47. Jwestall says:

    I’m so happy to hear that I’m not the only one going through this. About a month ago I started weaning my daughter at 13 months and during the process I began just feeling off and wasn’t able to eat anything my appetite was similar to how it is when you’re first pregnant. I also started having panic attacks. Some days I would have as many as 3 panic attacks. I even went to the ER twice because my heart would not stop racing and nothing seemed to calm me down. I had multiple tests done and both times i was told it was just anxiety. I went to see my primary doctor and was prescribed Zoloft after being on the Zoloft for 3 weeks
    I feel like I’m improving and my appetite is finally almost back to Normal. I still get anxious and don’t feel like my normal self and it seems like the smallest things overwhelm me, but I am so thankful I am improving. This has been the scariest and the most exhausting thing i have ever experienced. They definitely need to do more research on the effects of weaning and hormones so that women who go through this don’t feel like they are alone or going crazy.

  48. jenna westall says:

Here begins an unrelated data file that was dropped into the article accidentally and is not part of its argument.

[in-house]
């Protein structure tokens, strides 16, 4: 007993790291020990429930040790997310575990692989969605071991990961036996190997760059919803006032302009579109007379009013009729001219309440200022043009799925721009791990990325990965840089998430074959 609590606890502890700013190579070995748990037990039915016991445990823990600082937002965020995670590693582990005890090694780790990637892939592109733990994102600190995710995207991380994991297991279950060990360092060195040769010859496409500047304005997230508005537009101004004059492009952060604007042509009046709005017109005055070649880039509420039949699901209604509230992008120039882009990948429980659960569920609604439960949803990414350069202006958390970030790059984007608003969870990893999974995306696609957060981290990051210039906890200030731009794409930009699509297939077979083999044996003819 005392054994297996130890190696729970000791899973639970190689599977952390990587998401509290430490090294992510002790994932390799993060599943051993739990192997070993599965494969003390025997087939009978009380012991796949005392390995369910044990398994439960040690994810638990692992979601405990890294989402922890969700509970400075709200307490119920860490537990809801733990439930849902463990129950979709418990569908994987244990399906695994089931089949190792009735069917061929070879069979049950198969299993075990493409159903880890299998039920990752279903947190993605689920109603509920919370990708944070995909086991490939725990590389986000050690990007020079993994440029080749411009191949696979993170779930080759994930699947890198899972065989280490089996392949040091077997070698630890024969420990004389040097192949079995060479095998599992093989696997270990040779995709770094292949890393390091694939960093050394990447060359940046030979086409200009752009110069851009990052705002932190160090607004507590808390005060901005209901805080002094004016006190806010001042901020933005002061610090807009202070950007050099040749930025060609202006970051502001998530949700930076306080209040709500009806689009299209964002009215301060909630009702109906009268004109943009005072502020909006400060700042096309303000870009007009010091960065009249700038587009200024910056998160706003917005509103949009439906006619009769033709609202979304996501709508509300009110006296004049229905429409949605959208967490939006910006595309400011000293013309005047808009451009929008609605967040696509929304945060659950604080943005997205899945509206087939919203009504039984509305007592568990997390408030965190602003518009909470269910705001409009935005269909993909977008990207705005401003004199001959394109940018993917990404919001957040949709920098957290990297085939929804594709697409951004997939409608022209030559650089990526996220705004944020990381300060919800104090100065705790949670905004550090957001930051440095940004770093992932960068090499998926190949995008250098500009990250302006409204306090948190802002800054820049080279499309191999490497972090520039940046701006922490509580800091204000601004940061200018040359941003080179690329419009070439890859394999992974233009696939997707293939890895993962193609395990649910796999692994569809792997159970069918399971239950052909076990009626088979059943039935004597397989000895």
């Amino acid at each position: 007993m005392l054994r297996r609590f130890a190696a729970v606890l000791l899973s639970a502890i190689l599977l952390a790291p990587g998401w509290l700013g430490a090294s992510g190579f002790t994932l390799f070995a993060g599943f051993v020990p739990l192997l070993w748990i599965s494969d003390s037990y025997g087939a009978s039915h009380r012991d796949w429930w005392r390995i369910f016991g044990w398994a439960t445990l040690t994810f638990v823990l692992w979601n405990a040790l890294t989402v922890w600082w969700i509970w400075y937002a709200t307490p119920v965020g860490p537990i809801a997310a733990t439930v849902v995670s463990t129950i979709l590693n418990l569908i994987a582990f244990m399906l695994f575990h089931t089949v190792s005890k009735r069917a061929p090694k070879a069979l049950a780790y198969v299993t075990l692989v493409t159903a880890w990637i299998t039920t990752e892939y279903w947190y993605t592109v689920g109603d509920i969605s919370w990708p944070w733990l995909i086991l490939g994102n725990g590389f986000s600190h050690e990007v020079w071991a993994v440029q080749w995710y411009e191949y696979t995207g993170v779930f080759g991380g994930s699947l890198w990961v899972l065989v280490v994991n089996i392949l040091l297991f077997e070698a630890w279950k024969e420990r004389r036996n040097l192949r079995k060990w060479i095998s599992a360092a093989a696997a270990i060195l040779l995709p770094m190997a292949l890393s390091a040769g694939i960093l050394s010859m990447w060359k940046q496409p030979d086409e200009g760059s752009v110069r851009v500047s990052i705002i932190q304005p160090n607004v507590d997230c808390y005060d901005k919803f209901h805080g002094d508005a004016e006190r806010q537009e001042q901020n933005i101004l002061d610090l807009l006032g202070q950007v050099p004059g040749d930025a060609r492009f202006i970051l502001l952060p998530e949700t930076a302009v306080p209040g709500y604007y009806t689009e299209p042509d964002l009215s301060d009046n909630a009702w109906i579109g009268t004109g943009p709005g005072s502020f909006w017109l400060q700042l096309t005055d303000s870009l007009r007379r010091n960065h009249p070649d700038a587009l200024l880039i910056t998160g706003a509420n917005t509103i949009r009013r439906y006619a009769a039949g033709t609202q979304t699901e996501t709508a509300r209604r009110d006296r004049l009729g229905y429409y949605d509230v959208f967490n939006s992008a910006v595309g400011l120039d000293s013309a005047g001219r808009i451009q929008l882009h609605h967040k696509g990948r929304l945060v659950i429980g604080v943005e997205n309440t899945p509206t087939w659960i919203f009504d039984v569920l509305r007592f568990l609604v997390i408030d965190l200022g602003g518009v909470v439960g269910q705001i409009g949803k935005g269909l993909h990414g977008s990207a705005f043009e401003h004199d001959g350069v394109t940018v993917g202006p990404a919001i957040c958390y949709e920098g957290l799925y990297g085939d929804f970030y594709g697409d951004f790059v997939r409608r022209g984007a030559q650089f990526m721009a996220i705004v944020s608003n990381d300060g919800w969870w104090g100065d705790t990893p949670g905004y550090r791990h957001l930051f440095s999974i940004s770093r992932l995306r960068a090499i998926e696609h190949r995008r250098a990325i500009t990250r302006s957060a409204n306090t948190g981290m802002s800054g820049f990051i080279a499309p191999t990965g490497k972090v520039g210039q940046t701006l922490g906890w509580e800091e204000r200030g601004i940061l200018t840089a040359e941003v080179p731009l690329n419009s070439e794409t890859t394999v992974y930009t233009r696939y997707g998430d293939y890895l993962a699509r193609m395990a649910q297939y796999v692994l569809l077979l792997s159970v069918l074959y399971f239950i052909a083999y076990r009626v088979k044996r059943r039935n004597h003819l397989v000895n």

Looking back on things now, I feel like it all started on my daughters first birthday. I was getting her decorations ready for her birthday party. As I was doing this, I felt like I had a fog weighing my mind down. I just couldn’t think. It only lasted for a couple days but then it went away. That same month I had two panic attacks. The first was laying in bed and all of a sudden my heart felt weird. I started thinking oh my gosh what if something is wrong with my heart? What if I have a heart attack? So, I opened up the window for some fresh air, splashed some cold water on my face, and sat on the bathroom floor until I felt better. The second panic attack, I had that same month, I was cooking dinner and I just felt so exhausted again, like I just had this weight come over me and i just continued to make dinner trying to push through it and I began to feel like I was going crazy. I had to go outside to get some fresh air, which didn’t help me feel better. I told my husband how I felt and eventually I was able to calm down and felt like my normal self again. I decided to make an appointment with my primary doctor. She took some blood everything checked out and she told me to take my prenatal vitamins, eat healthy, maybe see a sleep specialist about my child’s sleeping because she was a horrible sleeper. Then came April, This month I got a stomach virus and didn’t breast feed my daughter for two whole days. After My stomach virus was over I started to feel better for about a day. Then suddenly I started feeling like crap again. Looking back I realize I felt like crap because I hadn’t breast fed for two whole days. I woke up in the middle of the night in a panic, shaking and felt like i needed to go to the hospital, but again i was eventually able to calm myself down. The next day I read that breast feeding is great if you have had a virus because your baby will get your antibodies so they won’t get sick, so I started breast feeding again.. and I just happened to feel great for 2 whole weeks. It was now the end of April and I was at a friends house whose daughter was the same age as mine. She told me that the best way she found to do anything was cold turkey. So at that point I was down to breast feeding my daughter just once a day. Shortly after I began to feel sick. I felt exhausted and restless at the same time I didn’t have an appetite, my heart was racing. I had bad insomnia, and I would get so worked up I would start shaking uncontrollably. It had been a week of feeling like this and I couldn’t calm down. What was wrong with me? I was scared. Finally I told my husband something isn’t right I need to go to the ER. So I went to the ER , I had labs drawn and everything was normal. I had an EKG and that was normal. Later that day I had an appointment with another doctor someone my sister in law recommended. The ER reported off to him that everything was normal. He just prescribed me zoloft said i lost a lot of weight that will make people mentally groggy said I should start birth control and sent me on my way. The next day I went to pick up the zoloft from the pharmacy and as the pharmacist was handing me my prescription I started crying. I felt so exhausted like Ive never felt before. I texted a good friend of mine who has been an RN for years worked in the ICU and the ER she has a lot of experience. I told her I don’t know what to do? the doctors didn’t find anything wrong, but I feel like something IS wrong with me. I’m exhausted, crying all the time, and anxious. I said the only thing that is different in my life is that I weaned my daughter. She said “there you go! thats it call your OB.” So the next day that is what I did. I called and spoke to the nurse there and she told me they couldn’t do anything to help me; that I was 15 months postpartum and post partum depression was only diagnosed within the first year and that I would need to talk to a primary doctor. I already had an appointment to see another doctor, this time one that my father-in-law had recommended. I wasn’t able to get in for a few more days which felt like a lifetime. So in the meantime I decided to call the lactation consultant maybe she would know something. She said “yes that makes sense that your hormones could cause something like this.” She told me to call the OB. I called the OB again and talked to a different nurse. This time the nurse said ” Well we don’t really hear about that often you’re just going to have to ride it out.” I felt like I was in a nightmare. Really no one could help me? The next day I talked to my mom on the phone and she said “you don’t sound like yourself somethings wrong you need to get your ovaries checked to make sure its nothing serious.” So I of course freaked out and went to the ER I couldn’t get there fast enough. I had an ultrasound done of my ovaries and an abdominal ct. They still didn’t find anything wrong with me. So then I told myself ok its just anxiety it has to be from my hormones wreaking all this havoc. I was still having multiple panic attacks a day went to see the new doctor I had an appointment scheduled with and she concluded it was indeed anxiety, could my hormone be causing it? “Its a possibility” she said. Unfortunately this isn’t the kind of thing that someone can just do a test come up with a number and let you know 100% what is causing this. Ive had to accept that its just anxiety, which has been so hard I had no Idea it could make you feel so crappy. It is now July and I have started Lexapro and birth control which has definitely been helping. I have also started seeing a therapist. I will occasionally have a panic attack and some anxiety, but I feel like I’m headed in the right direction. There definitely needs to be more research and education on post partum mood disorders, because if there is more knowledge I feel like it will make it a little less lonely, help you feel a little less crazy, and a little more at peace with it all.